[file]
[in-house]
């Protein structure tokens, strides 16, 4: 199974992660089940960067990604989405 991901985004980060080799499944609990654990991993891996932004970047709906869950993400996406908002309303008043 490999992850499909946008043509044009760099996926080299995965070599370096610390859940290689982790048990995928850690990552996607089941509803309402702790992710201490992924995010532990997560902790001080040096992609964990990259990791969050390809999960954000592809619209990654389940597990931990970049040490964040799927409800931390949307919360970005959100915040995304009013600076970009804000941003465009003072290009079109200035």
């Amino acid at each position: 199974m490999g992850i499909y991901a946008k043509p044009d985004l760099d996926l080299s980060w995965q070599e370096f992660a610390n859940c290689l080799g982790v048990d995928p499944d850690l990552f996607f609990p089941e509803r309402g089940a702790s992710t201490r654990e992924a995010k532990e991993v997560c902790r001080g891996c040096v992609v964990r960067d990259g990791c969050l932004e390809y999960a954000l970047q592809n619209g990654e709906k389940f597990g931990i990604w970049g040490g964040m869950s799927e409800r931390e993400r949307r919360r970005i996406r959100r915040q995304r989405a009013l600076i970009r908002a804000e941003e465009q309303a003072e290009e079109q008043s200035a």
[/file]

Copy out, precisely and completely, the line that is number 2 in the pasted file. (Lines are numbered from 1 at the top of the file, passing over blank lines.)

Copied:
């Protein structure tokens, strides 16, 4: 199974992660089940960067990604989405 991901985004980060080799499944609990654990991993891996932004970047709906869950993400996406908002309303008043 490999992850499909946008043509044009760099996926080299995965070599370096610390859940290689982790048990995928850690990552996607089941509803309402702790992710201490992924995010532990997560902790001080040096992609964990990259990791969050390809999960954000592809619209990654389940597990931990970049040490964040799927409800931390949307919360970005959100915040995304009013600076970009804000941003465009003072290009079109200035």